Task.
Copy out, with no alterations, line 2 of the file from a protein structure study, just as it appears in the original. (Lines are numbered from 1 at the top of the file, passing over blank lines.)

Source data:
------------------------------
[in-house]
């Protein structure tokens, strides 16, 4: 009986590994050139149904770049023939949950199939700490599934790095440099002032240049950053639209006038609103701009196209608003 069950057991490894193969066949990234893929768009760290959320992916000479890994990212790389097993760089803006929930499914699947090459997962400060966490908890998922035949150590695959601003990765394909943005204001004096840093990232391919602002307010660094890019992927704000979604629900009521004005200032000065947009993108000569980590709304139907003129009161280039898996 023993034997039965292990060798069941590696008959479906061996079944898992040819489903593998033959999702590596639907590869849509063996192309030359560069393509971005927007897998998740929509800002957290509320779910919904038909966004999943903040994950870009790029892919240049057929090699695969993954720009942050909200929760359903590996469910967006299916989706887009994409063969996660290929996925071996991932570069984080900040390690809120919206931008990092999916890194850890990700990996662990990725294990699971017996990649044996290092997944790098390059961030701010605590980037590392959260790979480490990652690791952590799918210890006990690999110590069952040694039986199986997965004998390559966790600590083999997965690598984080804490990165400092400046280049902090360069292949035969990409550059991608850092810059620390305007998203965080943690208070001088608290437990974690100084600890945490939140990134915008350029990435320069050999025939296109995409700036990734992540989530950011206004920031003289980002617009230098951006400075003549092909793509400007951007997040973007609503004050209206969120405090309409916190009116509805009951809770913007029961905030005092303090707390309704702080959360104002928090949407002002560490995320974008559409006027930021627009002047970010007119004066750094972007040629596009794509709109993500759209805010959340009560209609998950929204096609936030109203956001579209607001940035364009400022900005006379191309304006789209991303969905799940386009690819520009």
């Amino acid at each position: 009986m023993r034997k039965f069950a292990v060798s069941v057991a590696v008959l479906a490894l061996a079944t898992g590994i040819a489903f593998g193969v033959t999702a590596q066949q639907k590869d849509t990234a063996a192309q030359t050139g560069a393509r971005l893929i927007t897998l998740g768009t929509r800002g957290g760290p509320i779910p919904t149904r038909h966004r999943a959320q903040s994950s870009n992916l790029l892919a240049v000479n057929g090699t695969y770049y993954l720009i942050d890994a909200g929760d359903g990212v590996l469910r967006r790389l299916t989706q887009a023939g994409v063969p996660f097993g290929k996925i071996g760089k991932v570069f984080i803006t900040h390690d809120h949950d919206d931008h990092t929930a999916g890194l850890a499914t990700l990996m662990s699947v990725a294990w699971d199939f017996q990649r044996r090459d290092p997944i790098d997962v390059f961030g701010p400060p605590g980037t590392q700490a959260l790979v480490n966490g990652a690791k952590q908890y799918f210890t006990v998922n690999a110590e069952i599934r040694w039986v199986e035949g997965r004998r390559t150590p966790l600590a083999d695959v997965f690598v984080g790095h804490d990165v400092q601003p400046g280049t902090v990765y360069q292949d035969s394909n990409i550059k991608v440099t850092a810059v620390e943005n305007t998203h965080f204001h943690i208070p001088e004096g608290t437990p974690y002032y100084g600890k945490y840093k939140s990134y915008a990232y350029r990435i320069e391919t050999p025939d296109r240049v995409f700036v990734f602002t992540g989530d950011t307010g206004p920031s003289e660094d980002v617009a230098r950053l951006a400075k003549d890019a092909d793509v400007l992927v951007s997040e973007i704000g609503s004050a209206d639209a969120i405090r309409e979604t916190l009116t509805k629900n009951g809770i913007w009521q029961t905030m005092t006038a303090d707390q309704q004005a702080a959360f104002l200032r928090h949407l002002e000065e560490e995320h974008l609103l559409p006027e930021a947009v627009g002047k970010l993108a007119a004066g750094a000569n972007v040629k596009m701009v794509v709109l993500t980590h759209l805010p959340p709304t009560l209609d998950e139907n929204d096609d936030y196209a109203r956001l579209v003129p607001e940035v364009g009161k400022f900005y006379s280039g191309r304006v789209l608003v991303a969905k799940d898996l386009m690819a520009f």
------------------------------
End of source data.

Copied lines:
């Protein structure tokens, strides 16, 4: 009986590994050139149904770049023939949950199939700490599934790095440099002032240049950053639209006038609103701009196209608003 069950057991490894193969066949990234893929768009760290959320992916000479890994990212790389097993760089803006929930499914699947090459997962400060966490908890998922035949150590695959601003990765394909943005204001004096840093990232391919602002307010660094890019992927704000979604629900009521004005200032000065947009993108000569980590709304139907003129009161280039898996 023993034997039965292990060798069941590696008959479906061996079944898992040819489903593998033959999702590596639907590869849509063996192309030359560069393509971005927007897998998740929509800002957290509320779910919904038909966004999943903040994950870009790029892919240049057929090699695969993954720009942050909200929760359903590996469910967006299916989706887009994409063969996660290929996925071996991932570069984080900040390690809120919206931008990092999916890194850890990700990996662990990725294990699971017996990649044996290092997944790098390059961030701010605590980037590392959260790979480490990652690791952590799918210890006990690999110590069952040694039986199986997965004998390559966790600590083999997965690598984080804490990165400092400046280049902090360069292949035969990409550059991608850092810059620390305007998203965080943690208070001088608290437990974690100084600890945490939140990134915008350029990435320069050999025939296109995409700036990734992540989530950011206004920031003289980002617009230098951006400075003549092909793509400007951007997040973007609503004050209206969120405090309409916190009116509805009951809770913007029961905030005092303090707390309704702080959360104002928090949407002002560490995320974008559409006027930021627009002047970010007119004066750094972007040629596009794509709109993500759209805010959340009560209609998950929204096609936030109203956001579209607001940035364009400022900005006379191309304006789209991303969905799940386009690819520009």